Now the laughter grew very loud, for even the Court officers could no longer restrain themselves, and the ladies hid their faces in their hands and tittered.
“Away with that fool!” shouted the president of the Court, and the poor fellow was hustled out. What became of him afterwards I do not know, though I can guess.
Now appeared witness after witness who told of the fray which I have described already, though for the most part they tried to put another colour on the matter. Of many of these men I asked no questions. Indeed, growing weary of their tales, I said at length to the judges,
“Sirs, what need is there for all this evidence, seeing that among you I perceive three gallant officers whom I saw running before the Northmen that night, when with some four hundred swords we routed about two thousand of you? You yourselves, therefore, are the best witnesses of what befell. Moreover, I acknowledge that, being moved by the sight of war, in the end I led the charge against you, before which charge some died and many fled, you among them.”
Now these captains glowered at me and the president said,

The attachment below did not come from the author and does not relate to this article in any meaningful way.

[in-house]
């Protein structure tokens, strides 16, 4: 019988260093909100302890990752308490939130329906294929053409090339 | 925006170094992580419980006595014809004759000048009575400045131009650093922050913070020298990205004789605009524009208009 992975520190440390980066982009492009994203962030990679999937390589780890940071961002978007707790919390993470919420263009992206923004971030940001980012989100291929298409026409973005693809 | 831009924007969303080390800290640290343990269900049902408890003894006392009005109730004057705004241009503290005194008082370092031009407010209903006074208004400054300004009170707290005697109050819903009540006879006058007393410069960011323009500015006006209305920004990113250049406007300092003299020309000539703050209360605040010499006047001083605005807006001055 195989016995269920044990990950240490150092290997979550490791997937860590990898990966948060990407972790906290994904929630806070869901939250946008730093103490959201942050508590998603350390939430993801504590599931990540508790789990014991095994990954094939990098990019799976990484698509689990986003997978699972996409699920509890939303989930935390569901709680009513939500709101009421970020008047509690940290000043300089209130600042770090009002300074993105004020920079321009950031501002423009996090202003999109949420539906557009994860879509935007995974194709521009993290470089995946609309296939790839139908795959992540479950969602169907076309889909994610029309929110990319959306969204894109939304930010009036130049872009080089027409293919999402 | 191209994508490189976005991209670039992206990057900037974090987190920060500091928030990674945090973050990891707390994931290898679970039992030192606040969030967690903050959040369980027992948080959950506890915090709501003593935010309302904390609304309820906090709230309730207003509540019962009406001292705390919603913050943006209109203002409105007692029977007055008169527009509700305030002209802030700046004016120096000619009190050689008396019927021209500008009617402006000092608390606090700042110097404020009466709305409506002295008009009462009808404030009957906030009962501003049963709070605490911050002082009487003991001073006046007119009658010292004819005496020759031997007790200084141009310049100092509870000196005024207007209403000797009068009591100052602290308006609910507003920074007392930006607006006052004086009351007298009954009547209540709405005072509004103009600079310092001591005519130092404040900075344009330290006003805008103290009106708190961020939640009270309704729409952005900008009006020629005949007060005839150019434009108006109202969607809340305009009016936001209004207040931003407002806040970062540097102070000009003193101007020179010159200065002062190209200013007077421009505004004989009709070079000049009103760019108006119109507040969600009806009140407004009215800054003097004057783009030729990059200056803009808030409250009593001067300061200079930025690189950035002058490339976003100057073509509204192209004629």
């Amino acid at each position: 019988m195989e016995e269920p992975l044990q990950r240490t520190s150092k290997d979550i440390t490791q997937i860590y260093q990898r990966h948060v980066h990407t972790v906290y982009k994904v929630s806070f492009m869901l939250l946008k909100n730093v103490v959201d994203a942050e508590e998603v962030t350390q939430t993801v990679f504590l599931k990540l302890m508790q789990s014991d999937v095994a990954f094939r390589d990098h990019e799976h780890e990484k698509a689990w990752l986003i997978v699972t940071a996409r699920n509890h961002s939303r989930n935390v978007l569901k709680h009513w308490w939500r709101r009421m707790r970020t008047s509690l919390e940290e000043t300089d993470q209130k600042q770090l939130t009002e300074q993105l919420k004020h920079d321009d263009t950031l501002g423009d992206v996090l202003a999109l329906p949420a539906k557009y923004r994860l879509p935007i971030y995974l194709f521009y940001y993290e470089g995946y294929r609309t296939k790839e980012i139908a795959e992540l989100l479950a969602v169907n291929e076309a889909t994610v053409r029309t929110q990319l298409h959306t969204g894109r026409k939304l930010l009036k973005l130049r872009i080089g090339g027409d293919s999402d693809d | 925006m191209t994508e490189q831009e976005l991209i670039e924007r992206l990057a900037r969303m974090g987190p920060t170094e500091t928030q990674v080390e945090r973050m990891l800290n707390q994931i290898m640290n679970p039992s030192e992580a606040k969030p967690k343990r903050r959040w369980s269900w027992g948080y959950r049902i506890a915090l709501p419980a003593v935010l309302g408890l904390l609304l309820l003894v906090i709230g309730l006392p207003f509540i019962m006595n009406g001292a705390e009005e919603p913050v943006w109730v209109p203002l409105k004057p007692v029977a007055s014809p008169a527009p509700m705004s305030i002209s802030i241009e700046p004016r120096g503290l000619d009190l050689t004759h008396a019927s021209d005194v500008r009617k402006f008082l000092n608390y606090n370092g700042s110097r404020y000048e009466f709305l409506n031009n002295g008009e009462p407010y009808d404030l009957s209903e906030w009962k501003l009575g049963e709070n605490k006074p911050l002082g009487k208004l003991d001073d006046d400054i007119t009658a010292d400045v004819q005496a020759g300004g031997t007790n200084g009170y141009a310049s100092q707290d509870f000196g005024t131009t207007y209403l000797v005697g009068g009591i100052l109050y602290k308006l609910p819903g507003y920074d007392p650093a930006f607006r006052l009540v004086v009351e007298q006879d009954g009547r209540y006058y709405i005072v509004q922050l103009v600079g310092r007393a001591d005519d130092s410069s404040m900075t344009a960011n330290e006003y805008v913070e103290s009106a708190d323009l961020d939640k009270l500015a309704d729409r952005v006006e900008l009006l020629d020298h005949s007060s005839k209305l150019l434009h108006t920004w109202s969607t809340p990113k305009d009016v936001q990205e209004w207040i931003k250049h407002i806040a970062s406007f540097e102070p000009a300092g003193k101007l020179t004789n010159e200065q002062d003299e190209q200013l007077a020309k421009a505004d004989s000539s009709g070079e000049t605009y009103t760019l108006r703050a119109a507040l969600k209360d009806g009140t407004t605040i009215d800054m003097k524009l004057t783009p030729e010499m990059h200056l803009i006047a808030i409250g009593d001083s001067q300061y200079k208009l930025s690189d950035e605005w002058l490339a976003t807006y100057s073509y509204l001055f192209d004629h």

“The prisoner is right. What need is there of more evidence?”
“I think much, sir,” I answered, “since but one side of the story has been heard. Now I will call witnesses, of whom the first should be the Augusta, if she is willing to appear and tell you what happened within the circle of the Northmen on that night.”
“Call the Augusta!” gasped the president. “Perchance, prisoner Michael, you will wish next to call God Himself on your behalf?”
“That, sir,” I answered, “I have already done and do. Moreover,” I added slowly, “of this I am sure, that in a time to come, although it be not to-morrow or the next day, you and everyone who has to do with this case will find that I have not called Him in vain.”
At these words for a few moments a solemn silence fell upon the Court. It was as though they had gone home to the heart of everyone who was present there. Also I saw the curtains that draped a gallery high up in the wall shake a little. It came into my mind that Irene herself was hidden behind those curtains, as afterwards I learned was the case, and that she had made some movement which caused them to tremble.
“Well,” said the president, after this pause, “as God does not appear to be your witness, and as you have no other, seeing that you cannot give evidence yourself under the law, we will now proceed to judgment.”
“Who says that the General Olaf, Olaf Red-Sword, has no witness?” exclaimed a deep voice at the end of the hall. “I am here to be his witness.”
“Who speaks?” asked the president. “Let him come forward.”
There was a disturbance at the end of the hall, and through the crowd that he seemed to throw before him to right and left appeared the mighty form of Jodd. He was clad in full armour and bore his famous battle-axe in his hand.